I didn’t see any optics on the rifles of the NG. It looks like two cops fired their handguns as they moved around. The weapons handling was lacking.

  3. This is a marked deviation from normal police practice. Normally, they kill hostages but only wound bystanders.

      • I’ll be here all week. Don’t forget to tip your bartender. And try the veal. It’s the best in town.

    • Ralph
      Not always.
      NSW police managed to hide for about a year that two of the three people killed at Lindt Cafe siege in Sydney were shot by them.

      • Hardly surprising considering they flash banged themselves on entry. Miracle half of the entry team didn’t kill the other half.

        That entry is now widley considered a textbook example of what not to do.

        • I thought the flashes seen from outside the doorway of the Lindt cafe were too regular for flash bangs. In my opinion the officers were all lined up to each do a mag-dump into the perp.

        • There’s a video from a security camera that shows what happens. One of the guys who tosses a flashbang hits an object he didn’t see and the flashbang bounces back at the breaching team.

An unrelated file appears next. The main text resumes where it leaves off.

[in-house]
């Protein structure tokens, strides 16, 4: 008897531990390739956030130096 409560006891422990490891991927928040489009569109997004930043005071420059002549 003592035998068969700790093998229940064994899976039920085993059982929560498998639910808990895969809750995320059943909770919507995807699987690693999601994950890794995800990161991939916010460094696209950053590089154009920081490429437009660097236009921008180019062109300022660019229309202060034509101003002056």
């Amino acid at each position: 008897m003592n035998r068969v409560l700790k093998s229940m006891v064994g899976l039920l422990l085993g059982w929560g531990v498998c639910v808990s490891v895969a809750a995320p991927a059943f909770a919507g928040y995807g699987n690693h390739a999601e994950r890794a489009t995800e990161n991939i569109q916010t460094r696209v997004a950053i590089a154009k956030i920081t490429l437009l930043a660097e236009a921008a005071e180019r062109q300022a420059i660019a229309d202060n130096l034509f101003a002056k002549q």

Chaos ensues.

  4. That’s sad. Unfortunately, it’s also not surprising given the chaos.

    Shoot & scoot from a crowd is a known tactic. You need to be an asshole to employ it but human shields are not a new idea.

  5. “Department cops in the area had activated their body cameras…in the middle of a riot.”

    Bodycams need to be developed that start recording the moment they come out of the charging dock, and have no way to stop the recording before going back in the dock at the end of the shift…

    • I concur, and it should be prima facie evidence of both police corruption and immediately exculpatory for any charges against defendants. Asset seizure and forfeiture laws need to be enacted to take all finances away from crooked cops and their pensions made nil and void. Furthermore, no officer shall be armed with a weapon which is illegal to be carried or owned by civilian citizens. If they wanna be Tactical Timmy they can go join Delta or Seal teams.
      We must end our steady march toward police state. Not enough officers speak against it. I know, they are only following orders. I had an uncle in the SS, that excuse didn’t work for him either.

    • No, you need to be able to talk to Folks reporting things who, don’t wish to be identified along with a host of others things ,like taking a dump for one .

      • If bodycam catches your dump, it is aimed wrong. If you have confidential informant your superior can erase the segment after you are off duty without incident. There is a way, and it is imperative. We all know we’re talking about extreme corruption, here, those who insist it is necessary need to be investigated.

    • Most police administrators and politicians dont wear cameras and dont want to be held responsible for the thing that they say in presence of police body worn cameras. So good luck with that.